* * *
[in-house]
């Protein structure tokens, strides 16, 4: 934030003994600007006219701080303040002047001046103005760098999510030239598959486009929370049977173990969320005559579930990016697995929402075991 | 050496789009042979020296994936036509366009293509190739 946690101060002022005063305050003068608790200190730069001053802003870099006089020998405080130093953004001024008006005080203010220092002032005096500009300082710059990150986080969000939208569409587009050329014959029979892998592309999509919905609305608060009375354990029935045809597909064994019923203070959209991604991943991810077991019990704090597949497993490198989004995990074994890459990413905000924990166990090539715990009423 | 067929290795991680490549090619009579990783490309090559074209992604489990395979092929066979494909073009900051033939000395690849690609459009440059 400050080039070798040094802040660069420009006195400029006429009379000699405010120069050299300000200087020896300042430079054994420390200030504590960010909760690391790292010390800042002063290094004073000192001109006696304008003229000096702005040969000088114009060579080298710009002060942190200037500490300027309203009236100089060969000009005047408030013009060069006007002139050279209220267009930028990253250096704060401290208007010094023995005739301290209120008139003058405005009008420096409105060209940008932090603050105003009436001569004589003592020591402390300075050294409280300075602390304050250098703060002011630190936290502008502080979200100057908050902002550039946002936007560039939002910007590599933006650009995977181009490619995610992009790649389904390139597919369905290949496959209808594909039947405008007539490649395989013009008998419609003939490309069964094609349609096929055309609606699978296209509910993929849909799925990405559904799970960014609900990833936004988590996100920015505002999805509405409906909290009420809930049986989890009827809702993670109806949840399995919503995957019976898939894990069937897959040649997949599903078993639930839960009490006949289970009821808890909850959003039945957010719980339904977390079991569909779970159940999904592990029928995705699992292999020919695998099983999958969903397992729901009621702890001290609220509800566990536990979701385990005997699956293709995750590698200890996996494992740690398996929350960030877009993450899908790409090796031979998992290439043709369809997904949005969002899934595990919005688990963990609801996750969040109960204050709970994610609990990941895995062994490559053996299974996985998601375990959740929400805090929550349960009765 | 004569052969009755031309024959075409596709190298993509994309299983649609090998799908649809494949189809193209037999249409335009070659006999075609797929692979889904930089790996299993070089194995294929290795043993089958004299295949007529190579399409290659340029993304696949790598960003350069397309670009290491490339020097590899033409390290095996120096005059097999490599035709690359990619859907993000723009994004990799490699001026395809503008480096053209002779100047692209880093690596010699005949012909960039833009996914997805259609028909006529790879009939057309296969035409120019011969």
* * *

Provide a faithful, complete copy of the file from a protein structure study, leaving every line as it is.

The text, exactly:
[in-house]
């Protein structure tokens, strides 16, 4: 934030003994600007006219701080303040002047001046103005760098999510030239598959486009929370049977173990969320005559579930990016697995929402075991 | 050496789009042979020296994936036509366009293509190739 946690101060002022005063305050003068608790200190730069001053802003870099006089020998405080130093953004001024008006005080203010220092002032005096500009300082710059990150986080969000939208569409587009050329014959029979892998592309999509919905609305608060009375354990029935045809597909064994019923203070959209991604991943991810077991019990704090597949497993490198989004995990074994890459990413905000924990166990090539715990009423 | 067929290795991680490549090619009579990783490309090559074209992604489990395979092929066979494909073009900051033939000395690849690609459009440059 400050080039070798040094802040660069420009006195400029006429009379000699405010120069050299300000200087020896300042430079054994420390200030504590960010909760690391790292010390800042002063290094004073000192001109006696304008003229000096702005040969000088114009060579080298710009002060942190200037500490300027309203009236100089060969000009005047408030013009060069006007002139050279209220267009930028990253250096704060401290208007010094023995005739301290209120008139003058405005009008420096409105060209940008932090603050105003009436001569004589003592020591402390300075050294409280300075602390304050250098703060002011630190936290502008502080979200100057908050902002550039946002936007560039939002910007590599933006650009995977181009490619995610992009790649389904390139597919369905290949496959209808594909039947405008007539490649395989013009008998419609003939490309069964094609349609096929055309609606699978296209509910993929849909799925990405559904799970960014609900990833936004988590996100920015505002999805509405409906909290009420809930049986989890009827809702993670109806949840399995919503995957019976898939894990069937897959040649997949599903078993639930839960009490006949289970009821808890909850959003039945957010719980339904977390079991569909779970159940999904592990029928995705699992292999020919695998099983999958969903397992729901009621702890001290609220509800566990536990979701385990005997699956293709995750590698200890996996494992740690398996929350960030877009993450899908790409090796031979998992290439043709369809997904949005969002899934595990919005688990963990609801996750969040109960204050709970994610609990990941895995062994490559053996299974996985998601375990959740929400805090929550349960009765 | 004569052969009755031309024959075409596709190298993509994309299983649609090998799908649809494949189809193209037999249409335009070659006999075609797929692979889904930089790996299993070089194995294929290795043993089958004299295949007529190579399409290659340029993304696949790598960003350069397309670009290491490339020097590899033409390290095996120096005059097999490599035709690359990619859907993000723009994004990799490699001026395809503008480096053209002779100047692209880093690596010699005949012909960039833009996914997805259609028909006529790879009939057309296969035409120019011969």